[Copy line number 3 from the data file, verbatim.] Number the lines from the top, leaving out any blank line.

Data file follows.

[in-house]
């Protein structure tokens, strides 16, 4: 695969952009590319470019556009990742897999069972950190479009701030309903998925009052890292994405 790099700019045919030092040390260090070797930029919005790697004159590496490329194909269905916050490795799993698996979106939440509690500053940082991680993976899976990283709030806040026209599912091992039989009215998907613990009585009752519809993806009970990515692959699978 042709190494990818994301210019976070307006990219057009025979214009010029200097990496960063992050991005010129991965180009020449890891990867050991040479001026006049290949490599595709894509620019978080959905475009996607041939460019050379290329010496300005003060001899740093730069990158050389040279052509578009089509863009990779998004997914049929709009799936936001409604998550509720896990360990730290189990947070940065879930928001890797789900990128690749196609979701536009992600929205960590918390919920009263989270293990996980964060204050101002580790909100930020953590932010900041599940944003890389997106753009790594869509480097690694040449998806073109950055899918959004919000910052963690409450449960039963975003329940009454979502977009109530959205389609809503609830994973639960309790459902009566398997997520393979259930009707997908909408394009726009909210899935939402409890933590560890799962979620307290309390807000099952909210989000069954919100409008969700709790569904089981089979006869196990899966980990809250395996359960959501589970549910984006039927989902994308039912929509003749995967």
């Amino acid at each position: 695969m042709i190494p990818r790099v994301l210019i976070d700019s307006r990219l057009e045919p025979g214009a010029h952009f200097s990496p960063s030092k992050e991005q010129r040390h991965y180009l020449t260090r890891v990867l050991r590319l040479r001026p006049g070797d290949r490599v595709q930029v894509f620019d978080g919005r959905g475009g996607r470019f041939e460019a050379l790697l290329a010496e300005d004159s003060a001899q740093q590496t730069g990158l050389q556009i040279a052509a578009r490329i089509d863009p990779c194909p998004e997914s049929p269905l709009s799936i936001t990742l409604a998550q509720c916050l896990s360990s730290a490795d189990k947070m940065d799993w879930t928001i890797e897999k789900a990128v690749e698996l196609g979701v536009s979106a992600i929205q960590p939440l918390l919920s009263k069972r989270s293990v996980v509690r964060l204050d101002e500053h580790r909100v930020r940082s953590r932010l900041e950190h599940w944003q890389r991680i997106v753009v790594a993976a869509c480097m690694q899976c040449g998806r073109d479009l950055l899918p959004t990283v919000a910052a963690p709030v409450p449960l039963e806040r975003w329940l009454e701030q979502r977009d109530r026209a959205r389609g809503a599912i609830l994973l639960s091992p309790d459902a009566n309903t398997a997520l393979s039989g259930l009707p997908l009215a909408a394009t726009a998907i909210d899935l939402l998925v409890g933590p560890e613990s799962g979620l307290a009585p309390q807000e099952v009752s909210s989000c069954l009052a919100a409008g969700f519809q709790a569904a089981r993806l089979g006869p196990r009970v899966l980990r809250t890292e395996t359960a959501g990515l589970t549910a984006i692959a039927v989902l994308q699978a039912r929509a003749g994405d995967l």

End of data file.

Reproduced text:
């Amino acid at each position: 695969m042709i190494p990818r790099v994301l210019i976070d700019s307006r990219l057009e045919p025979g214009a010029h952009f200097s990496p960063s030092k992050e991005q010129r040390h991965y180009l020449t260090r890891v990867l050991r590319l040479r001026p006049g070797d290949r490599v595709q930029v894509f620019d978080g919005r959905g475009g996607r470019f041939e460019a050379l790697l290329a010496e300005d004159s003060a001899q740093q590496t730069g990158l050389q556009i040279a052509a578009r490329i089509d863009p990779c194909p998004e997914s049929p269905l709009s799936i936001t990742l409604a998550q509720c916050l896990s360990s730290a490795d189990k947070m940065d799993w879930t928001i890797e897999k789900a990128v690749e698996l196609g979701v536009s979106a992600i929205q960590p939440l918390l919920s009263k069972r989270s293990v996980v509690r964060l204050d101002e500053h580790r909100v930020r940082s953590r932010l900041e950190h599940w944003q890389r991680i997106v753009v790594a993976a869509c480097m690694q899976c040449g998806r073109d479009l950055l899918p959004t990283v919000a910052a963690p709030v409450p449960l039963e806040r975003w329940l009454e701030q979502r977009d109530r026209a959205r389609g809503a599912i609830l994973l639960s091992p309790d459902a009566n309903t398997a997520l393979s039989g259930l009707p997908l009215a909408a394009t726009a998907i909210d899935l939402l998925v409890g933590p560890e613990s799962g979620l307290a009585p309390q807000e099952v009752s909210s989000c069954l009052a919100a409008g969700f519809q709790a569904a089981r993806l089979g006869p196990r009970v899966l980990r809250t890292e395996t359960a959501g990515l589970t549910a984006i692959a039927v989902l994308q699978a039912r929509a003749g994405d995967l």